Evil Robot Stole My Girlfriend is a platform/tetris combination, where you need to save your girl from the Evil Robot. The game has been published few month ago – here’s a short story how the whole process went.
Making the game
The idea for the game was pretty simple – blocks fall down (as in tetris), you need to evade them (as in platform game) and put them in a line (as in tetris).
We really wanted to check if you can create a Flash game for iPhone and would it work. We decided to create a flash game, try to sponsor it on FGL and than make it a iOS game.
The game design took about 2 hours, the nice, pixel-art, retro graphics took 13 hours and the development took 80 hours. After that time we had the Flash version of the game ready and we uploaded it to FGL to find a sponsor.
The bidding looked as follows:
02/19 – Sponsor A – $300 [primary]
02/22 – Sponsor B – $320 [primary]
03/03 – Sponsor C – $400 [primary]
03/04 – Sponsor D – $440 [primary]
We went with Sponsor D offer (you can easily check who that is in the game itself:) (although the numbers were not what we were hoping for)
The Sponsor asked for branding the game and to pack it in a “frame”, since the game size was created to fit the iPhone (480×320) – and that was a little bit too small. Creating the graphic for the frame was rather easy (2h), but wrapping the game in the frame proved tricky (another 20h of work).
The game hit the Flash portals and was generally well met, but it didn’t become a hit.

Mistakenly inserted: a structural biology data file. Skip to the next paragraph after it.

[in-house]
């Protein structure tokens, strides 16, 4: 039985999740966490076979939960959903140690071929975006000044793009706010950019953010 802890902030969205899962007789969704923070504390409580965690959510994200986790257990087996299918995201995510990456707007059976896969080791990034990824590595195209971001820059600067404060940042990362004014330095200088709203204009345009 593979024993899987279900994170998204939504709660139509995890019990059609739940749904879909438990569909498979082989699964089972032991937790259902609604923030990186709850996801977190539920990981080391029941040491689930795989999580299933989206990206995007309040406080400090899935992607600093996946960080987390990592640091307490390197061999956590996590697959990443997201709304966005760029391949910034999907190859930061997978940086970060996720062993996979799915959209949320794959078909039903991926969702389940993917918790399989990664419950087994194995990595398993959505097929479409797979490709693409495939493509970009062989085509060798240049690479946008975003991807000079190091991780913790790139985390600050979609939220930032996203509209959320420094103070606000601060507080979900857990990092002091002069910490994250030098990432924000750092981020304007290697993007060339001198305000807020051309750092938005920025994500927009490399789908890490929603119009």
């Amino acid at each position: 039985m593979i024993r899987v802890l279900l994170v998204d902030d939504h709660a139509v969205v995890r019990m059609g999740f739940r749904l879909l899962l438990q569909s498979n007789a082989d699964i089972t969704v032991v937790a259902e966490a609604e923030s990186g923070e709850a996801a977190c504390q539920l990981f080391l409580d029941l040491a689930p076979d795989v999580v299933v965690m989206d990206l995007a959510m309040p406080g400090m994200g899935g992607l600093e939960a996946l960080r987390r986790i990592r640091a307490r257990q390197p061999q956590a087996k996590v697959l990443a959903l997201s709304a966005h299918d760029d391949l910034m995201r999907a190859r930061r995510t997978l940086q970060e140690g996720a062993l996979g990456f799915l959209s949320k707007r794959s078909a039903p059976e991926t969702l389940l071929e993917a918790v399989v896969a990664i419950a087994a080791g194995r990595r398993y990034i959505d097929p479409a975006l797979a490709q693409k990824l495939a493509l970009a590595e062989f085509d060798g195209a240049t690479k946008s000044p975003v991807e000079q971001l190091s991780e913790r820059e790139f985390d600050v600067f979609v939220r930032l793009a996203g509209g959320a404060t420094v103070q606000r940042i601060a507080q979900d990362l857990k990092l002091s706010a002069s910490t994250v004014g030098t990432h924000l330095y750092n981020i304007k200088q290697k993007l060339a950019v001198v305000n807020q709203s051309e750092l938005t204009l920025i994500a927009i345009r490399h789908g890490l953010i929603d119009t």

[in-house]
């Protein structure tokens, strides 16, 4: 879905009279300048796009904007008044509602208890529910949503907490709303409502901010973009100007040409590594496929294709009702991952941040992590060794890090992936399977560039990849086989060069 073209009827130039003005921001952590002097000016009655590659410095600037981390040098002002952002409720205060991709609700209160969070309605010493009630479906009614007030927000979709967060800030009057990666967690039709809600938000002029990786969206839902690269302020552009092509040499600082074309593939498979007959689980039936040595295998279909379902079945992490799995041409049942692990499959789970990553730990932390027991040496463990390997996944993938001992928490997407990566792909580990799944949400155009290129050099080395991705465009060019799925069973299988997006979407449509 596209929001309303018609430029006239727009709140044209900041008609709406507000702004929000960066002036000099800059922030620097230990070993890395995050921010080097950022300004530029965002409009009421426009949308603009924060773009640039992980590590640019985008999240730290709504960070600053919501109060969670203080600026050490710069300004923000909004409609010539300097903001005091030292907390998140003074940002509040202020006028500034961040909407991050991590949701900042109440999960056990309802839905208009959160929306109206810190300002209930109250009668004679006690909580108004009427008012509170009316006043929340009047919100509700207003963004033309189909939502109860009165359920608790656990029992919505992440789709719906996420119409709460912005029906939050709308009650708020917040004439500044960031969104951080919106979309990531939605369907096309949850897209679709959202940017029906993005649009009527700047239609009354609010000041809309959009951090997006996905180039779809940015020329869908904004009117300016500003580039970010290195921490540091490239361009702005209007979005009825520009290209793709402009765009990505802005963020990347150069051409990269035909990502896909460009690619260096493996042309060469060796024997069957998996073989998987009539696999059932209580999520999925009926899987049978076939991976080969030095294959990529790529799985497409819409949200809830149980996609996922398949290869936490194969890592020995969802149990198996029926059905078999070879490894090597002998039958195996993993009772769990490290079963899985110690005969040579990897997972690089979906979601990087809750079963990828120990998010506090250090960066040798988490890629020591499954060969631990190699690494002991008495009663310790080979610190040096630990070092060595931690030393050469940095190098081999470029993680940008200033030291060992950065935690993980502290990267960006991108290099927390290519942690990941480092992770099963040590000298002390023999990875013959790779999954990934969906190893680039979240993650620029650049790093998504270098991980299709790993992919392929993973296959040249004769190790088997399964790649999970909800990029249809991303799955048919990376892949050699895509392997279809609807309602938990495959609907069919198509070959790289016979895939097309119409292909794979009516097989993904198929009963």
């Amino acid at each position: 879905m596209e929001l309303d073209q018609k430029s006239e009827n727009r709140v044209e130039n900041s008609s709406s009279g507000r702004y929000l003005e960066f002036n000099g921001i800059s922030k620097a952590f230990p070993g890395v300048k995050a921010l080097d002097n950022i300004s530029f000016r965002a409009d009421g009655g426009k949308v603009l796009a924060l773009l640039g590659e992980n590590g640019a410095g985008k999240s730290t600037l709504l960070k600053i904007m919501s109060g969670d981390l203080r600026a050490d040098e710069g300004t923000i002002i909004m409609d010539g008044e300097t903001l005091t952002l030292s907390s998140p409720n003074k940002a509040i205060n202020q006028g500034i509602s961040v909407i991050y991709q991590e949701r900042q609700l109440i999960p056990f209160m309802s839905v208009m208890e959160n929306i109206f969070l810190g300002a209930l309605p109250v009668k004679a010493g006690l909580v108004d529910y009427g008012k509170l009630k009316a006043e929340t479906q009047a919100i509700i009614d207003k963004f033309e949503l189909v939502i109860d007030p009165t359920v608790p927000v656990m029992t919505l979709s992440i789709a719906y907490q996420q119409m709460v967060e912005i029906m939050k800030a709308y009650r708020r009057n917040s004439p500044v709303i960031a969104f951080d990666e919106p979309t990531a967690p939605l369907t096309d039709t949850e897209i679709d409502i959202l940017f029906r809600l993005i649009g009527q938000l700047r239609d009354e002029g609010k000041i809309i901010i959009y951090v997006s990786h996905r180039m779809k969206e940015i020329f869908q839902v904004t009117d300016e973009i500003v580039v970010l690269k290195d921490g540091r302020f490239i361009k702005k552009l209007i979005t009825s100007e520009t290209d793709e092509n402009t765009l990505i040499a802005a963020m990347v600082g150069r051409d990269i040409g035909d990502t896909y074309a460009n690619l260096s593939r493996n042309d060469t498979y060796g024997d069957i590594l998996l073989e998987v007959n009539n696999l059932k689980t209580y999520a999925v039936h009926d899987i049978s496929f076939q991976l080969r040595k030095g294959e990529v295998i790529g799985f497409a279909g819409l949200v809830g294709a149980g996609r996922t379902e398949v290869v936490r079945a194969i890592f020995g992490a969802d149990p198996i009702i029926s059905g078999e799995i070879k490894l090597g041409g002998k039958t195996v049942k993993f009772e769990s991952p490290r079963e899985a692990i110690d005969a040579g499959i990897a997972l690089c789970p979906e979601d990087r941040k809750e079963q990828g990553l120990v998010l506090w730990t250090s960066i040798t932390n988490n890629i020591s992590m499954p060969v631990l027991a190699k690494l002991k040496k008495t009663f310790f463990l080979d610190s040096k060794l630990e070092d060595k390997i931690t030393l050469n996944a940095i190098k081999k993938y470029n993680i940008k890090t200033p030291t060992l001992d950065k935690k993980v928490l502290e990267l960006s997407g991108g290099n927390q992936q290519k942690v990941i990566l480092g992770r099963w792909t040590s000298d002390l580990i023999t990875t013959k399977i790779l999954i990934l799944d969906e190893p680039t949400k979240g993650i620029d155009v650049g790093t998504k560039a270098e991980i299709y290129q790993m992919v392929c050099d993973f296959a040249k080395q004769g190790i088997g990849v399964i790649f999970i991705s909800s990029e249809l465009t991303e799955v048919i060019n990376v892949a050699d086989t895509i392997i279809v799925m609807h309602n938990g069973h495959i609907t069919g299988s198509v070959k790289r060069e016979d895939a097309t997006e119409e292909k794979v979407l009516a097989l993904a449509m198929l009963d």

Flash game on the iPhone
Soon after the launch we started to publishing the game on iPhone. The initial test shown need for some optimization (another 16 hours), but the game run pretty smooth on the iPhone after that. We uploaded to Apple, wait few days till it’s published and than started to brag about it on social site and send info about the game with code to download it to all known portals that handle iOS games. We even created a video trailer for the game!
Some of the portals gave some good reviews of the game and there was some initial peak of sales (up to 50 a day). It didn’t last for long though.
We were trying to figure out what to do to market the game, when suddenly Evil Robot showed up in the “Featured” section of the AppStore.
We were totally, absolutely thrilled to see that, and we were checking the iTunes sales recored pretty much every 5 minutes (it refreshes once a day).
To our disappointment – the week of being featured in AppStore brought us total of 68 sales :/
We decided the game has a potential (since it was featured, right?) so we spend $200 on AdMob ads. In 10 days it gave us 922,156 impressions, with 4,979 click (this means almost five thousands people were on the game AppStore page with just a “Buy” tap away from sale). It made absolutely no change to the sale line, which was looking quite flat and low at that time.
Word on finances
In general – after 140 hours of work we got $440 for the primary flash game sponsoring plus aprox. $100 for iPhone sales (minus $200 spend on ads).
This would mean about $2.5 per hour;)
Things we learnt
1. We shouldn’t have accepted the bid as early. With 4 sponsors bidding we could have count on sponsors out bidding each other.
2. We should have launched the game on both Flash and iOS at once and put all the marketing effort during the first week after.
3. We should have used the Flash version as a marketing tool for the iOS – putting simple button pointing to the iTunes could be very nice.
4. There’s no big difference on how “good” game would do compared to the “poor” one. To really hope for your game to get the audience it really needs to be “totally awesome”.
5. Evil Robot proved to us it’s possible to develop iOS games with Flash
In general – it was great fun to create this game and we’re really happy how it worked out.
If you would like to check the game for yourself – here are some links: